Difficult People and Difficult Relationships

Difficult People and Difficult Relationships

Do you ever find yourself having to deal with “difficult people”?  Would you describe some of your relationships as difficult? I suspect the answer to these questions will be a resounding yes! It is no surprise that we often must deal with “difficult people”, for “difficult people” are simply human beings behaving as human beings sometimes do. We can all be difficult, in different ways and at different times.

How can we deal helpfully with these situations? Developing better human relationships is at the heart of the teaching of many religions, including Christianity. Jesus Christ, through his teaching and the way he lived his life, provides us with many suggestions as to how we might improve our human relationships.

One practice which was at the heart of Jesus’s life was the practice of listening to others. It was one reason why Jesus liked to ask people questions: he was genuinely interested in the answers which people gave. The answer could then generate a further question, and so a conversation might develop.

When we are stressed, tired or anxious, we can find listening to others difficult and burdensome. But it is precisely in these situations that listening is so vital. We can find it far too easy to go and “give someone a good talking to”. But how about going and giving them “a good listening to”?  In many situations when we are annoyed at someone it is because we feel that they don’t understand and haven’t given us an opportunity to speak. Knowing that we’re actually being listened to can go a long way towards healing a difficult relationship.  Of course, listening by itself is not always enough - often, some definite action has to be taken as well. But the listening is a good starting point, and it can be profoundly therapeutic in and of itself.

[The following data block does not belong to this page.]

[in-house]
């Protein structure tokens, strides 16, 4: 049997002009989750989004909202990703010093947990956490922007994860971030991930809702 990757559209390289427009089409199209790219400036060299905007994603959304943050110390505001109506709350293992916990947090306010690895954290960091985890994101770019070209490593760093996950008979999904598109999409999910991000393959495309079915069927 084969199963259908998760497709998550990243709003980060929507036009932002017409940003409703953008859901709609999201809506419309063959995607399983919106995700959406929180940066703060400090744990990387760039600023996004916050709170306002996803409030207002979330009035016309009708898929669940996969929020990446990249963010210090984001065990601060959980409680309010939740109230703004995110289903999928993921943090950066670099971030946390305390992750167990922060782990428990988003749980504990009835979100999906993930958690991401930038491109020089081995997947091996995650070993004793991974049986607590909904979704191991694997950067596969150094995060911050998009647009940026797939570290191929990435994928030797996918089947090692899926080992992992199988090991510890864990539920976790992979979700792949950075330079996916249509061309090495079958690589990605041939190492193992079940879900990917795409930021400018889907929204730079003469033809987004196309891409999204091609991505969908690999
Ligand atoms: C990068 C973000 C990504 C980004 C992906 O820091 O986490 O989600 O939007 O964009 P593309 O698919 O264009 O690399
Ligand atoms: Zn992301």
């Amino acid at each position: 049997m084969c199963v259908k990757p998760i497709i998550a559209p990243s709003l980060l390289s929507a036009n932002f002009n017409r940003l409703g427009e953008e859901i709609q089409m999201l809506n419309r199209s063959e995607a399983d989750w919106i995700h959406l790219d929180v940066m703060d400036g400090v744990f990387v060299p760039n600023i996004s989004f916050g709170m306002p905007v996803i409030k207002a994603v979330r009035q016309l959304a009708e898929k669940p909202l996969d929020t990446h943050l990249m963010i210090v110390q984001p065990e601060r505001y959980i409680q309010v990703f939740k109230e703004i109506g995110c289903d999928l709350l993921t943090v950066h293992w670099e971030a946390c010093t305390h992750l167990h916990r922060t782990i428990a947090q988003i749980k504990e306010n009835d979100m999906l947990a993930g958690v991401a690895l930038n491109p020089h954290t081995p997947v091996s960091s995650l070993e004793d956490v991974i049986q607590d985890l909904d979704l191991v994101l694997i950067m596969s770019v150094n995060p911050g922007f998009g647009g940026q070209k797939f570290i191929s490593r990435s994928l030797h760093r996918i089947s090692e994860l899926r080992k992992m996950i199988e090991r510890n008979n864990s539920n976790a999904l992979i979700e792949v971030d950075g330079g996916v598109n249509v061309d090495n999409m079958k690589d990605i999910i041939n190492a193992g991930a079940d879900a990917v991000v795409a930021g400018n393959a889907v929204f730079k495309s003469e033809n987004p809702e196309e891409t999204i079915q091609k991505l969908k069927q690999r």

Listening to each other - really listening, not just pretending to listen - is about more than healing our relationships. It is about opening ourselves to the possibility of discovering something new about ourselves and our world. It’s about being open to the possibility of seeing things differently, to the possibility of receiving new hope and purpose in our lives. In short, it’s about discovering God at work in our world, sometimes in quite unexpected ways.

Fr Jason